“Connections drive the conversation, so we shine the light on the systems that we don’t always see and talk about, both past and present.”
Monique’s 5th Grade Classroom
IDENTITY UP FRONT
My big “Aha!” came in the form of my own development and growing awareness of self and racial identity – especially my understanding around the role of schools. As a grad student and teacher at Bank Street School, I realized that through literature you could make sure all kids were seen, though I had never seen myself. So when I saw what I was personally missing and what we were all missing I started creating. That early work is very present in the Systems work today.
Monique facilitates workshops nationwide on diversity, equity and inclusion through the Wildwood Outreach Center.
Maps To T-Charts
I’ve used systems thinking in kindergarten – first grade classrooms and with 4th and 5th graders. Early on, we document what the kids are offering by creating maps for them. With older students, they can create maps and charts to track their own systems. I leave them up, and it’s great to see months later, a student will add something.
Start Small, Even With Older Students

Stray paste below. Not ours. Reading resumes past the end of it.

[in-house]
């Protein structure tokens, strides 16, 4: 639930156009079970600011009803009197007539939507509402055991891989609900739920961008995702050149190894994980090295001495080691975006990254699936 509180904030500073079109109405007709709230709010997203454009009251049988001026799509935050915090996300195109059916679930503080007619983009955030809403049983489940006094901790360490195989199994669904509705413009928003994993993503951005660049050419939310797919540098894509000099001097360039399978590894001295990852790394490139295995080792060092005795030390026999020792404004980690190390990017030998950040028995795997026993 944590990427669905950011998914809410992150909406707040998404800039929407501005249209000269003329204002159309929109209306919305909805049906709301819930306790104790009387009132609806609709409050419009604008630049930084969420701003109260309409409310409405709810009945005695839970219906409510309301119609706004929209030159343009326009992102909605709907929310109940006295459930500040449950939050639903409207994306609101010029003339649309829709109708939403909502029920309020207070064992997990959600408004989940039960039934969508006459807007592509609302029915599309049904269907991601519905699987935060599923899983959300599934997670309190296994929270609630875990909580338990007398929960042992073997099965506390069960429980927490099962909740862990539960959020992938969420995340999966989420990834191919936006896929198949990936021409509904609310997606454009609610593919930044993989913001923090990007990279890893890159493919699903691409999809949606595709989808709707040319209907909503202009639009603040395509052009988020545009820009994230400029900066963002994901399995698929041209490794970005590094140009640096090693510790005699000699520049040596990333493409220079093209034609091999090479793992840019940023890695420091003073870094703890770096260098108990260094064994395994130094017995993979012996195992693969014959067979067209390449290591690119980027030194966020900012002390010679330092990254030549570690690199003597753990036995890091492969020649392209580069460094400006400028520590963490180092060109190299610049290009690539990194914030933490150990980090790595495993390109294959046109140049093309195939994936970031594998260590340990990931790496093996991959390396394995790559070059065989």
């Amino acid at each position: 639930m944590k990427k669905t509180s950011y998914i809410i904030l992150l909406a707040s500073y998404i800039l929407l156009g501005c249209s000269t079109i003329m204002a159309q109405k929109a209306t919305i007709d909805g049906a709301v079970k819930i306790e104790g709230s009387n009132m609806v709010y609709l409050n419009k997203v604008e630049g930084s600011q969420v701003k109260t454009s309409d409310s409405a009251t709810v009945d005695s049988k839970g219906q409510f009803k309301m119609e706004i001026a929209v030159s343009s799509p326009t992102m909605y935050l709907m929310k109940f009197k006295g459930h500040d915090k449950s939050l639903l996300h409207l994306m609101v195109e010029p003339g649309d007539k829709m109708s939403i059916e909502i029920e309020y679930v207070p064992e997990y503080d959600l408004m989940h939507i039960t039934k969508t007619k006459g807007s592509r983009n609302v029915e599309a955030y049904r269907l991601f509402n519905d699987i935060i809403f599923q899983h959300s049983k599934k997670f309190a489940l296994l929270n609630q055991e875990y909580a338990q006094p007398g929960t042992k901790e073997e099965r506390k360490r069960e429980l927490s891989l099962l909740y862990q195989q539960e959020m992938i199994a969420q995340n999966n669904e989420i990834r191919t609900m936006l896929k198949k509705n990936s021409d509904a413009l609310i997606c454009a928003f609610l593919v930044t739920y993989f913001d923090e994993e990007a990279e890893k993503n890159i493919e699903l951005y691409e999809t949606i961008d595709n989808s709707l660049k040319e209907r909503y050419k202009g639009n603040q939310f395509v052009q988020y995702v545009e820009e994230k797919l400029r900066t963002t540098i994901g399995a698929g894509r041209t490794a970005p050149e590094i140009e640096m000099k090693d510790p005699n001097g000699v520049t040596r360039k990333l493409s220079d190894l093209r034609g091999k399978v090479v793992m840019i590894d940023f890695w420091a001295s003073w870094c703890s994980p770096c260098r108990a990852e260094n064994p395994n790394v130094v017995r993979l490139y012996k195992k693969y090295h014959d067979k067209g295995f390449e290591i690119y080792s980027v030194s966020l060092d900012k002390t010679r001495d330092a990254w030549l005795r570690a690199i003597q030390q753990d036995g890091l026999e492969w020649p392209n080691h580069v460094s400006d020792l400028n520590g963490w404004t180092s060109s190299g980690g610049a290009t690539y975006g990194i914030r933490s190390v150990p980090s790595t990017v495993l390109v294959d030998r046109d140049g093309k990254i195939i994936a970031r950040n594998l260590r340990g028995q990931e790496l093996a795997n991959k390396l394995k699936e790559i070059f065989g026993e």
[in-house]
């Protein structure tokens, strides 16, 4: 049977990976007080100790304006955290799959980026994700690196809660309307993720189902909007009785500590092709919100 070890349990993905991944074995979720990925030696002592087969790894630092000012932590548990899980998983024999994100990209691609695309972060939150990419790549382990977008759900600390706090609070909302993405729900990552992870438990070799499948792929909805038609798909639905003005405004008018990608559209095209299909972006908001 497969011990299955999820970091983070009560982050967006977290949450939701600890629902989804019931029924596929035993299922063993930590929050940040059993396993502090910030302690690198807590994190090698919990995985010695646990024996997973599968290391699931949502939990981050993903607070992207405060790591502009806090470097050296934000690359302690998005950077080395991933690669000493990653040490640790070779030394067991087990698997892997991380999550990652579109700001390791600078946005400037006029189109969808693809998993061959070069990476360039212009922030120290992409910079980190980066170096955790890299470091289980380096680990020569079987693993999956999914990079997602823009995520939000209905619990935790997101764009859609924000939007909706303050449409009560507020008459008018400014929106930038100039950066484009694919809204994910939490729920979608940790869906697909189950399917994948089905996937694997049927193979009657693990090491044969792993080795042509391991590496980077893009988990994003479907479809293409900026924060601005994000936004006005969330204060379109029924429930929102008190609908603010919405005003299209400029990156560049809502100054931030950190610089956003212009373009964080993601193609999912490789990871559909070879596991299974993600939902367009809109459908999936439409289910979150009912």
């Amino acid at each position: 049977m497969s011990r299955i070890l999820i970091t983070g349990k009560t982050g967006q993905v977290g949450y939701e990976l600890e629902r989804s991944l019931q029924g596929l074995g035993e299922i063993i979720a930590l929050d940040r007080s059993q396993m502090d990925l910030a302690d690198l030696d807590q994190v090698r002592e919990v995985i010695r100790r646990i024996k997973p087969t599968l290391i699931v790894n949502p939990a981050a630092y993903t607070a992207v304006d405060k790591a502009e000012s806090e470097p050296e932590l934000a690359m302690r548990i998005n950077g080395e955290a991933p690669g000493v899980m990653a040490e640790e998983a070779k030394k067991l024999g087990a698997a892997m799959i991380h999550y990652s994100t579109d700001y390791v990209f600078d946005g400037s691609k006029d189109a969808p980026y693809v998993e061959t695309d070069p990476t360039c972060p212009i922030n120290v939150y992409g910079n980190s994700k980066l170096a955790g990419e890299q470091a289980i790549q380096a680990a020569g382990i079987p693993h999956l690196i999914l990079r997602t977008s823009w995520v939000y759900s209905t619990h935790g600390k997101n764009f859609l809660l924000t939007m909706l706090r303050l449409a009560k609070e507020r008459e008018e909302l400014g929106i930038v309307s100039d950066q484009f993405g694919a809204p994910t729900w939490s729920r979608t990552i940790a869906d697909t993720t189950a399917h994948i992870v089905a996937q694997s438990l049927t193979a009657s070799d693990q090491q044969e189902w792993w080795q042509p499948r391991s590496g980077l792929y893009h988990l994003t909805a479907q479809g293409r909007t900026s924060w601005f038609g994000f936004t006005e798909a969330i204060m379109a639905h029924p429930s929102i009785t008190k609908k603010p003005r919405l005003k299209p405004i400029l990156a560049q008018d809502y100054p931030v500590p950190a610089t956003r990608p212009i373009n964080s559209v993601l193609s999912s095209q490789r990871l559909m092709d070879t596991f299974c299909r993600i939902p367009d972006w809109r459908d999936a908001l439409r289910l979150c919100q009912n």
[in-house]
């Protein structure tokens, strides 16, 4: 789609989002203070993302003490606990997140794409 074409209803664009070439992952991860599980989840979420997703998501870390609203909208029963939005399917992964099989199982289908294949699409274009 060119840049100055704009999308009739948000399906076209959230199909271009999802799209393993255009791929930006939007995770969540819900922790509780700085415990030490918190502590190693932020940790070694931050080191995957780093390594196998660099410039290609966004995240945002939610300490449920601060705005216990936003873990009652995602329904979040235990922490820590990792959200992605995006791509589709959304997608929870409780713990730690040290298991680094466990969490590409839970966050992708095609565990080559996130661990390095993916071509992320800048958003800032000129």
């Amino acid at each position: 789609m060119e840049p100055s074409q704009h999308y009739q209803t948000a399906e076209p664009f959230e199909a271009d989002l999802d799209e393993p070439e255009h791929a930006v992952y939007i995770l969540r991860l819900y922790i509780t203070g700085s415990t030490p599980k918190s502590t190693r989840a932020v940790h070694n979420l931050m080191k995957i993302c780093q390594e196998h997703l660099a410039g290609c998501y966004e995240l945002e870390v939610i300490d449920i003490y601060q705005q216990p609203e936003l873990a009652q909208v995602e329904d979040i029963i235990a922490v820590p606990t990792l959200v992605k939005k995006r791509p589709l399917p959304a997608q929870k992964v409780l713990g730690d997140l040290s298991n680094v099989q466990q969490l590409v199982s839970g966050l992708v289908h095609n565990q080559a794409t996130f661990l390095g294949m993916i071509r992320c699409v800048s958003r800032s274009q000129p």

This one was hard for me! But our mentors pushed me to think of just one pencil, or an apple, and consider the systems around that object. The apple led us towards a whole food justice curriculum that was the really beginning for me. Systems Thinking is how we can understand imbalances in the world, and our own role – whether we are aware of it or not. It’s a prompt to think about our power. That apple really changed the way that I teach and led us to think about how we can impact, adapt and begin to change even in small ways- not to pretend that we can fix, but we can recognize, find our self-advocacy and spheres of influence so that we can each feel powerful.
After many years in the classroom, systems gave more shape to what I was already doing, affirming my own beliefs and practices. Systems confirmed the power of conversation with older students. One example: We took a museum field trip to the Getty and that launched us into an exploration of the backstory. How did this building get here, literally? Even the marble that came from Italy. Who did that work?